Castlevania: Harmony of Dissonance - Reader Retroview  

by JuMeSyn

10-20 hours


Rating definitions 

   Castlevania titles in recent years have been nothing but goodness, or so it would seem. Even the 3D titles on PS2 have been of generally high quality. Coming prior to the triumphs of Castlevania: Aria of Sorrow and post the triumph that is Castlevania: Circle of the Moon, one would presume Castlevania: Harmony of Dissonance to be another in the string of high quality. According to some, this is indeed the case. Harmony of Dissonance suffers from a few ailments however, and while the Konami development team is too skilled to allow these ailments to be fatal, the result is one unfortunately diseased patient.

   Story is never an integral component of a Castlevania title, and Harmony of Dissonance is not the exception to prove the rule. The player assumes control of Juste Belmont, another in the storied line of vampire slayers. Juste ends up in Dracula’s castle and must find a way out, which seems to be via confronting the master of the house. He is in there with a few others however, and it confuses the seemingly simple thrust of the situation – a little. Story-intensive gamers will be very disappointed.

Playing hard-to-get with a Medusa Head?  Juste has been alone too long. Playing hard-to-get with a Medusa Head? Juste has been alone too long.

   Seekers of challenges aplenty are also not encouraged to take up this title. While Harmony of Dissonance is not completely lacking in challenge, anyone accustomed to standard Castlevania difficulty will be flabbergasted at how much easier this title is. Enemies lack the power to kill Juste quickly and efficiently, depending upon numbers to do the job – and numbers are frequently not present either. Concurrently, replay is extant but not great. RPGamers without any action gaming skills will still experience problems, however. There is more than one ending to achieve with Juste, and another character to play as – though Maxim has no dialogue and is just there to give a different playing style to the player. The additional endings depend upon one’s actions during the final sequence of events, and may not add up to much additional playing time.

   The visuals are near the pinnacle of GBA abilities, but not quite. Enemies do pull off some very impressive-looking attacks and forms, with spells (more on that later) looking pretty snazzy as well. Aria of Sorrow would do this a bit better though, so Harmony of Dissonance’s visuals cannot quite be judged at the top of GBA titles. Aurally, on the other hand, Harmony of Dissonance puts in a shabby effort. The music itself is okay but not great, while its quality is outshined by the audio in a few NES titles. Yes, this music is distinctly 8-bit in sound quality, and that is not acceptable for a GBA title.

   The most important part of a Castlevania title is its actual play experience, and for the most part Harmony of Dissonance achieves the Castlevania feel: although the lack of difficulty impacts negatively here. Juste controls in a fashion quite reminiscent of Alucard and Nathan Graves; his whip responds to the call for Dracula’s servants to be smote. Exploration proceeds in the Metroid-influenced way pioneered by Castlevania: Symphony of the Night, with new areas being accessible after new abilities are acquired. Experience is once again acquired through slaying Dracula’s minions, and money is present here as it was not in Circle of the Moon. Sub-weapons are again present, and it is through the sub-weapons that magic is used. In tandem with one of six magical books to be located throughout the game, each of the five sub-weapons becomes a magic spell of enemy destruction. Though each of these spells looks different, there isn’t much variety between them. Controls, as one would expect in a Castlevania title, are tight.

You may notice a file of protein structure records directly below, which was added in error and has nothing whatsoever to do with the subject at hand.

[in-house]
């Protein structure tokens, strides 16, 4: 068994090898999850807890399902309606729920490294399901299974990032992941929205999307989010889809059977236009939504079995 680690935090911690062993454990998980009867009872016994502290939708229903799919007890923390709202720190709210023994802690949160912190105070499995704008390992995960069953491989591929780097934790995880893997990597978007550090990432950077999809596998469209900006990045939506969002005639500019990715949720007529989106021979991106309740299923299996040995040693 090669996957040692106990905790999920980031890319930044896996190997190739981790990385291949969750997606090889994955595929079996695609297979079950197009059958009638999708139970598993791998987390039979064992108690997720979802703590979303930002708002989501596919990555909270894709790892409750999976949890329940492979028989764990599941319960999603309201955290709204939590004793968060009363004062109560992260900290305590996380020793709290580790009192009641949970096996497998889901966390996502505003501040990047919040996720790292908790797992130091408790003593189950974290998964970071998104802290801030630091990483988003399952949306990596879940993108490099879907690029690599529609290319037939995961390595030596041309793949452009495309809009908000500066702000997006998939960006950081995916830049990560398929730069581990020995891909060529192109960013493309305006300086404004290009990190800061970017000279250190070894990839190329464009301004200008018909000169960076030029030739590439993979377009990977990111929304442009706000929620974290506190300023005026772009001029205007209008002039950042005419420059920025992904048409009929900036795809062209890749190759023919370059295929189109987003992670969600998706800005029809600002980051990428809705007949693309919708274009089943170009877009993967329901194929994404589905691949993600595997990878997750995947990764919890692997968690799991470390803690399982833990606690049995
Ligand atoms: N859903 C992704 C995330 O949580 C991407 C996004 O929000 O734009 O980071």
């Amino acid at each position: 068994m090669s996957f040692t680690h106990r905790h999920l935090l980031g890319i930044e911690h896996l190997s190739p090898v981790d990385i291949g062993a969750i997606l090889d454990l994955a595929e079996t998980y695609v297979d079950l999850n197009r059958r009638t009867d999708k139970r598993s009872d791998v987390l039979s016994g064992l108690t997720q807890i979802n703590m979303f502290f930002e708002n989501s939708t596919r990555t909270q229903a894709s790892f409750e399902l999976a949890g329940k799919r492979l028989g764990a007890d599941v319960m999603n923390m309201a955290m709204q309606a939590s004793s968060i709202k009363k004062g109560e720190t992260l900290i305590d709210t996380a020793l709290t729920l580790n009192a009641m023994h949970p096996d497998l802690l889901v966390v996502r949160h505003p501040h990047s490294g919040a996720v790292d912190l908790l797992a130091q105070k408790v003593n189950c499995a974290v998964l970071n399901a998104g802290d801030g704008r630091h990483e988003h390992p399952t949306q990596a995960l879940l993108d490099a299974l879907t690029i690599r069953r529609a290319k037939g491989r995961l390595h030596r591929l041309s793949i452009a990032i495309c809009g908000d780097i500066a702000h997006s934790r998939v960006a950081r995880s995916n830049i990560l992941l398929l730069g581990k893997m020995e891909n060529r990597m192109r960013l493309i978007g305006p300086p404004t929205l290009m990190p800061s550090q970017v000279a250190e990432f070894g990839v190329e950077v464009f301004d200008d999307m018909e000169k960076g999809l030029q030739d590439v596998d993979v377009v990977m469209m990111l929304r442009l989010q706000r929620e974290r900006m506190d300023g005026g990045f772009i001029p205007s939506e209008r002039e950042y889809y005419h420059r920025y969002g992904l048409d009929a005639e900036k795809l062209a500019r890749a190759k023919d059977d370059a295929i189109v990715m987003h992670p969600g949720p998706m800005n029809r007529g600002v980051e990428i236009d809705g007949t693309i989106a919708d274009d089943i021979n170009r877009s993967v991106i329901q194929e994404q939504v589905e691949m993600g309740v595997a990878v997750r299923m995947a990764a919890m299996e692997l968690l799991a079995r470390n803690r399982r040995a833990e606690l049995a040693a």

Flaming dragons – from Konami?  Call Capcom’s legal department! Flaming dragons – from Konami? Call Capcom’s legal department!

   Menu interfaces are functional and tidy also. Generally the player will want to access the map frequently, and this is quick to accomplish. Using items and switching spell books is also accomplished quickly and easily. Menus will not impede the prospective player’s quest to finish off this title in good time, although true completion of the game will require nearly twice what the initial completion time seems to be. While Harmony of Dissonance will probably require longer to complete than Circle of the Moon, it lacks the multiple replay experiences to be found in the prior title, and thus total time spent with HoD will suffer.

   In the annals of Castlevania action-RPG titles, Harmony of Dissonance is unfortunately the least. It is hardly terrible, but it lacks an outstanding feature in the vein of earlier and later titles to differentiate it from the others. Aria of Sorrow would introduce a storyline that still (as of late 2006) persists in Castlevanias, while Symphony of the Night pioneered this sub-genre and Circle of the Moon exemplified handheld gaming depth. Harmony of Dissonance does not bring anything so emblematic to the table, and suffers as a result. Even without its own minuses, the absence of a massive ‘plus’ makes for a Castlevania experience that is sadly less than stellar.

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